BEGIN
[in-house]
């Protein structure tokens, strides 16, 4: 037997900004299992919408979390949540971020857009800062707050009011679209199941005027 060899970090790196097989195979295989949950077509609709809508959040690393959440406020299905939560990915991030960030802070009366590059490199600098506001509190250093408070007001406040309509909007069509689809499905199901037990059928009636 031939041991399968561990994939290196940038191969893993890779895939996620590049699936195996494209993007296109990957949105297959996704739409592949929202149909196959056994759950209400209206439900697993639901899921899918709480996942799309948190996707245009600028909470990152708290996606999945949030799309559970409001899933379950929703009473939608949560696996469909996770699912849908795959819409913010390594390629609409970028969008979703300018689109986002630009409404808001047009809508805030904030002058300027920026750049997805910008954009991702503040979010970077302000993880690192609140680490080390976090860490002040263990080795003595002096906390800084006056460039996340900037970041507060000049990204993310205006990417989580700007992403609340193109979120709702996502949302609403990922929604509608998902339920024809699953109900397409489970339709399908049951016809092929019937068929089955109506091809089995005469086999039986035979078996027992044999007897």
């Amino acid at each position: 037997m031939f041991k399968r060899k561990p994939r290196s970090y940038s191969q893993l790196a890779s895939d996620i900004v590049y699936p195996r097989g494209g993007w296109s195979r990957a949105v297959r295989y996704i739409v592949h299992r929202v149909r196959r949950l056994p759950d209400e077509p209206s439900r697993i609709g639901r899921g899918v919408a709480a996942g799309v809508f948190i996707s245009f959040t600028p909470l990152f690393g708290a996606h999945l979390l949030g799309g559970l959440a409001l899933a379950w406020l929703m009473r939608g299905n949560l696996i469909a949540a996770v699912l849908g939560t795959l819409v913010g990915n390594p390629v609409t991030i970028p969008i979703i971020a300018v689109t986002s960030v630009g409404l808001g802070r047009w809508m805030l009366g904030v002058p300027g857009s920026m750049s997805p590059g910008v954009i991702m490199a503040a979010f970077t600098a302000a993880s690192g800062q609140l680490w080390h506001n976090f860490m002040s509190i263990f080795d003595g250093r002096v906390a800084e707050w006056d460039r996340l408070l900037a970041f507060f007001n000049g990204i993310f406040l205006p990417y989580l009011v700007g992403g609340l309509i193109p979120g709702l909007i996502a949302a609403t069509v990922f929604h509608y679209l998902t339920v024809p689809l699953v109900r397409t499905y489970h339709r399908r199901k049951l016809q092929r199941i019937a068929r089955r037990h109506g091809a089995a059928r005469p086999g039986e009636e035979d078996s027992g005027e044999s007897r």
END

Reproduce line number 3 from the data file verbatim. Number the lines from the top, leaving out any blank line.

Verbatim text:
């Amino acid at each position: 037997m031939f041991k399968r060899k561990p994939r290196s970090y940038s191969q893993l790196a890779s895939d996620i900004v590049y699936p195996r097989g494209g993007w296109s195979r990957a949105v297959r295989y996704i739409v592949h299992r929202v149909r196959r949950l056994p759950d209400e077509p209206s439900r697993i609709g639901r899921g899918v919408a709480a996942g799309v809508f948190i996707s245009f959040t600028p909470l990152f690393g708290a996606h999945l979390l949030g799309g559970l959440a409001l899933a379950w406020l929703m009473r939608g299905n949560l696996i469909a949540a996770v699912l849908g939560t795959l819409v913010g990915n390594p390629v609409t991030i970028p969008i979703i971020a300018v689109t986002s960030v630009g409404l808001g802070r047009w809508m805030l009366g904030v002058p300027g857009s920026m750049s997805p590059g910008v954009i991702m490199a503040a979010f970077t600098a302000a993880s690192g800062q609140l680490w080390h506001n976090f860490m002040s509190i263990f080795d003595g250093r002096v906390a800084e707050w006056d460039r996340l408070l900037a970041f507060f007001n000049g990204i993310f406040l205006p990417y989580l009011v700007g992403g609340l309509i193109p979120g709702l909007i996502a949302a609403t069509v990922f929604h509608y679209l998902t339920v024809p689809l699953v109900r397409t499905y489970h339709r399908r199901k049951l016809q092929r199941i019937a068929r089955r037990h109506g091809a089995a059928r005469p086999g039986e009636e035979d078996s027992g005027e044999s007897r």